Skip to main content

Hundreds of pounds of beef donated to Simcoe County food banks


Food banks in Simcoe County have now stocked up on beef thanks to the Simcoe County Beef Farmers Association.

Jim Whitley, a farmer on the advisory council, donated roughly 500 pounds of beef from his farm.

"We learned about it from other county or districts that have done this type of thing, and it just fit with our farm and what our county association wanted to do, and so yeah, the stars all aligned for us," says Whitley.

The first half went to the food bank in Creemore at St. Luke's Anglican Church.

It will help 26 families in need.

"It's wonderful because it will last probably a few months. We will give weekly to our families, and ground beef is such a diversified way of making meals. This is local beef, which again is really exceptional for us, and we are grateful to Jim Whitley for that," says Reverend Lorna May.

Often smaller food banks don't get the same support from all levels of government that larger food banks receive.

With inflation and rising costs, the need is now.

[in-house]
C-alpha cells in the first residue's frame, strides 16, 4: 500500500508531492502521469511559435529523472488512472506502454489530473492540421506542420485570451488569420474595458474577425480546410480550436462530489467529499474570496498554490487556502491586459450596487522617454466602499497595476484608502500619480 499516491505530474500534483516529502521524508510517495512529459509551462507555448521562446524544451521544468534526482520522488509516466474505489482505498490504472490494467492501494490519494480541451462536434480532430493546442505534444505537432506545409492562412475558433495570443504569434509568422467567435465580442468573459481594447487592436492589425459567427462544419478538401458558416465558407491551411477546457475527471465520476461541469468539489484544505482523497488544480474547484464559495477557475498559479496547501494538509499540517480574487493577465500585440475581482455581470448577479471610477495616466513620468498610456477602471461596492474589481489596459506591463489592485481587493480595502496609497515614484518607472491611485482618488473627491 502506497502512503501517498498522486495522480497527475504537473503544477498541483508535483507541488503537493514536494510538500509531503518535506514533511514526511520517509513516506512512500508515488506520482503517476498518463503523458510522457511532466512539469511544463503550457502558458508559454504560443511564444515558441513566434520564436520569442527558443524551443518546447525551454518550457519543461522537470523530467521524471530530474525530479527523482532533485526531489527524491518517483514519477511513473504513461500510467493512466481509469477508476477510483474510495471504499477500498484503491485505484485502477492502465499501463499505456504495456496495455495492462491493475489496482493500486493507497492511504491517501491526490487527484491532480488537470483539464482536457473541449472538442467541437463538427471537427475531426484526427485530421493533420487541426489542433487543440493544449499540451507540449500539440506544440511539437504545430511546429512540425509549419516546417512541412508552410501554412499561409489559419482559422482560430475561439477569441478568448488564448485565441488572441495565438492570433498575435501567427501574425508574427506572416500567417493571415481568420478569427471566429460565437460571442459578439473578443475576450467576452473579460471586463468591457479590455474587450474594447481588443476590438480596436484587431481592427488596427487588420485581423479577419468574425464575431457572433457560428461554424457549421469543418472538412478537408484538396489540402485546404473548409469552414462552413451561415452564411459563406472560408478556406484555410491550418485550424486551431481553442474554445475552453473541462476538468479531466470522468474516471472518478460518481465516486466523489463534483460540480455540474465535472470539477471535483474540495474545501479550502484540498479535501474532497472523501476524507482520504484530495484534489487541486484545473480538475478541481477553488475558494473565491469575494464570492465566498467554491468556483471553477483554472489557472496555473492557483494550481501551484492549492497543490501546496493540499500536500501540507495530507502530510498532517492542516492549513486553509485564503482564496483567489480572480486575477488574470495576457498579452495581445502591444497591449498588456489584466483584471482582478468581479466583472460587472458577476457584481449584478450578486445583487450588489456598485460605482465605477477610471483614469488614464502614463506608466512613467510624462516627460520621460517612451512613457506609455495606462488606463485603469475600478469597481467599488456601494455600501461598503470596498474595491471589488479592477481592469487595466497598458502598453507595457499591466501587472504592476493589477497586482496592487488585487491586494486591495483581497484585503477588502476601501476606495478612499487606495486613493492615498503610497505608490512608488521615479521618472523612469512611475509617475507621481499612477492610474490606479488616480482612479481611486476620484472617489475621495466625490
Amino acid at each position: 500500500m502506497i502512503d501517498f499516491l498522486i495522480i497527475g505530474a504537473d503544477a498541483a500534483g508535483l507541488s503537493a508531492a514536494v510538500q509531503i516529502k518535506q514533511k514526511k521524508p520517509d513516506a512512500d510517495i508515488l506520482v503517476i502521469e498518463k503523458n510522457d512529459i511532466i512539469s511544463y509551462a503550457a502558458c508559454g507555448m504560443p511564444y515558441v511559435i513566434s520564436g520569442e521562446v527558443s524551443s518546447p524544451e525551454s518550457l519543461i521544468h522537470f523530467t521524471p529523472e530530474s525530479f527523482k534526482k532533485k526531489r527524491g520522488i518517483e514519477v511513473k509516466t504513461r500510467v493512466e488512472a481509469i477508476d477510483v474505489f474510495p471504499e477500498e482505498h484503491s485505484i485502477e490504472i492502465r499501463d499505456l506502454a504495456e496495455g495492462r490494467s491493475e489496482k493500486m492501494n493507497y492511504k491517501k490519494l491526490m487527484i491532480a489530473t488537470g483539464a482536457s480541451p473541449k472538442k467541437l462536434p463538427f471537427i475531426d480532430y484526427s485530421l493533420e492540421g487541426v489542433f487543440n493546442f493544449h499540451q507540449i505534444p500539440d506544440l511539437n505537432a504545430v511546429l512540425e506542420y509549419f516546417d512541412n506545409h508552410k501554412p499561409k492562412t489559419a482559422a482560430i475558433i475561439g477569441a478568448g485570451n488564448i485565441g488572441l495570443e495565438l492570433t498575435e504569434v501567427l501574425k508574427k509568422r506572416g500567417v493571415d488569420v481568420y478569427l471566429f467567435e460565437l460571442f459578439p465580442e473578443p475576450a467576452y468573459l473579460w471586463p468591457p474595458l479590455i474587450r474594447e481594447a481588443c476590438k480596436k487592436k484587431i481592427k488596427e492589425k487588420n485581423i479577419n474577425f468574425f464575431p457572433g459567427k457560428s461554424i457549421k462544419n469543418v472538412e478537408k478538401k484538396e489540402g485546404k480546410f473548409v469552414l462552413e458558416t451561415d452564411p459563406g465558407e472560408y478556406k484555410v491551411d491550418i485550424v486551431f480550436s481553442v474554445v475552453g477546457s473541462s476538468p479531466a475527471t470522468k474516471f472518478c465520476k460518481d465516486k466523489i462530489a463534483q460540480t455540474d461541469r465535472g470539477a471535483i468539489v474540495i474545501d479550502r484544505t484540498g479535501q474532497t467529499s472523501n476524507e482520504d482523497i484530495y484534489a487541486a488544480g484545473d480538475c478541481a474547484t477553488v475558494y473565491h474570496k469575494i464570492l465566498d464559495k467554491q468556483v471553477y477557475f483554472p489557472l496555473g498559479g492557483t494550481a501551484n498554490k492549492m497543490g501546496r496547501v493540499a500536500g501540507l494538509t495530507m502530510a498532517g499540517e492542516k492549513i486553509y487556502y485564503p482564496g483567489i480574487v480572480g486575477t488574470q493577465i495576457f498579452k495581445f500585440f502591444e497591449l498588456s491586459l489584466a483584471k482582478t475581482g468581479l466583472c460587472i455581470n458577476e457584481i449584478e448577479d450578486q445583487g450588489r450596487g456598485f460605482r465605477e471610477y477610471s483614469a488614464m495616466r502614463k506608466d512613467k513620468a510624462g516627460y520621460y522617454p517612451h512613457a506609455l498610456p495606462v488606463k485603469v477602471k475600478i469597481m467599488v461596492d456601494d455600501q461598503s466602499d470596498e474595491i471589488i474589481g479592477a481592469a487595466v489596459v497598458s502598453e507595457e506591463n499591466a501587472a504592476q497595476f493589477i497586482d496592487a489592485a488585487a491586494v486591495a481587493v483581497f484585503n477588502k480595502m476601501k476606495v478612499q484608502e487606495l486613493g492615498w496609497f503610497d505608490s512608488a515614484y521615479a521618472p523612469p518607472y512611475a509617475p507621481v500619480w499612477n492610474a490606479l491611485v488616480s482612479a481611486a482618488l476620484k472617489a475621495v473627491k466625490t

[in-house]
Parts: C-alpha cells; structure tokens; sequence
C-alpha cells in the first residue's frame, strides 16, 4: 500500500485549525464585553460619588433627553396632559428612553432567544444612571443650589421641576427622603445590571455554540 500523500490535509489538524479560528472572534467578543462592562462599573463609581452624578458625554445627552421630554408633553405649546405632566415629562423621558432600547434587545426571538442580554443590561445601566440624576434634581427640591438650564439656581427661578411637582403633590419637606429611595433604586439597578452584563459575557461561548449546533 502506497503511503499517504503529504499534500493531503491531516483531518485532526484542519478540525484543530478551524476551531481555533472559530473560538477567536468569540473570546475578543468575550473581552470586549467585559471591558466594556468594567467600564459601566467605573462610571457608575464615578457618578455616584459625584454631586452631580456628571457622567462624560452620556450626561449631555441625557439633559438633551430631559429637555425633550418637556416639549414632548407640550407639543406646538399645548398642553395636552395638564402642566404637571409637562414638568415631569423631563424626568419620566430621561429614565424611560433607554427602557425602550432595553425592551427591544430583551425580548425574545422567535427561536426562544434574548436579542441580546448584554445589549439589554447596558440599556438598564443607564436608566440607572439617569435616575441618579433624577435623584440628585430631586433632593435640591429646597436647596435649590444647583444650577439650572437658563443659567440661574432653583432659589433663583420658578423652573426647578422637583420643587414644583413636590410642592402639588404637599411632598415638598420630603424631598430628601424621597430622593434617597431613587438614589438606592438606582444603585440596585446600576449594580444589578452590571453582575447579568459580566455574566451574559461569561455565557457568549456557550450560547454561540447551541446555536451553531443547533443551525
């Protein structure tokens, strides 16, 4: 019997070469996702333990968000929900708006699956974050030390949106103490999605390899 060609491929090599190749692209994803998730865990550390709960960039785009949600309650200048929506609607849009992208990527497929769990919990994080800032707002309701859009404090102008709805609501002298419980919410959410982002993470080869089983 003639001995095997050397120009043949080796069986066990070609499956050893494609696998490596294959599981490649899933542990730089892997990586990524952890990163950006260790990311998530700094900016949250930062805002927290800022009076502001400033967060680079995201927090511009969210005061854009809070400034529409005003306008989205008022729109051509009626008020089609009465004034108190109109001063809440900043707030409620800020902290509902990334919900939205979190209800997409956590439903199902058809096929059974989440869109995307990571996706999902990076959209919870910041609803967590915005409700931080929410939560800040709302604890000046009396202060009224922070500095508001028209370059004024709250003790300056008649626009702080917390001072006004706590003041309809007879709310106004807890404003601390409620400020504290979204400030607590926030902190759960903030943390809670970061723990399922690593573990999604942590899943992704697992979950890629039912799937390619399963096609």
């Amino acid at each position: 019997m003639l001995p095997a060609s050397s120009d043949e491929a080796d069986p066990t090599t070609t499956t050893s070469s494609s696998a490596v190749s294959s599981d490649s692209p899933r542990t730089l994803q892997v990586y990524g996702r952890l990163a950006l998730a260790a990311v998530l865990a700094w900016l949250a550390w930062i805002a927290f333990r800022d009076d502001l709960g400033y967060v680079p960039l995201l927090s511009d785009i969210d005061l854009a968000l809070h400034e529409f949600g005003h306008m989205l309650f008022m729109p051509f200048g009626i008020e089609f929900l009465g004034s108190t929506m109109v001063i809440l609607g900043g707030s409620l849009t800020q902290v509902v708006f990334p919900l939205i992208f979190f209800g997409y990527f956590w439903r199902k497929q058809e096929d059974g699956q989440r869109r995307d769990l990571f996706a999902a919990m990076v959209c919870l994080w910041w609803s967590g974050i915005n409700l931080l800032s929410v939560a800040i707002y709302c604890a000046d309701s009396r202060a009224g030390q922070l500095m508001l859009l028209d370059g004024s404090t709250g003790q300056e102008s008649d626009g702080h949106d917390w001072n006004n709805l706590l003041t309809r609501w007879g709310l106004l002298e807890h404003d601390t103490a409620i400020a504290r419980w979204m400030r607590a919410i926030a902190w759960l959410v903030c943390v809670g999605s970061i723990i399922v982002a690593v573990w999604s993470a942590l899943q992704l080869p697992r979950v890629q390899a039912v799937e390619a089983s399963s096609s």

"We recognize how important it is for us as farmers to donate back to the community and the big need we have," says Simcoe County Beef Farmers Association President Katherine Giffen.

The other 250 pounds of the beef donation went to the Angus Food Bank.

"With the number of families that are in need in this area, it's growing, there's quite a few, this is really going to help us out because normally we would have to purchase some of that ourselves," says Angus Food Bank volunteer Stephen Kennedy.

Kennedy says this donation will last them roughly two to three months. The Angus food bank serves 125 families a month regularly.

"A lot of people really are finding it difficult, there's a real crunch out there in terms of finances, and meat is probably one of the most expensive things that people can buy," says Angus Food Bank volunteer Elizabeth Kennedy.

The Simcoe County Beef Association says they hope to be able to make more donations in the future, possibly every spring and fall, to continue addressing the need locally. Top Stories

Stay Connected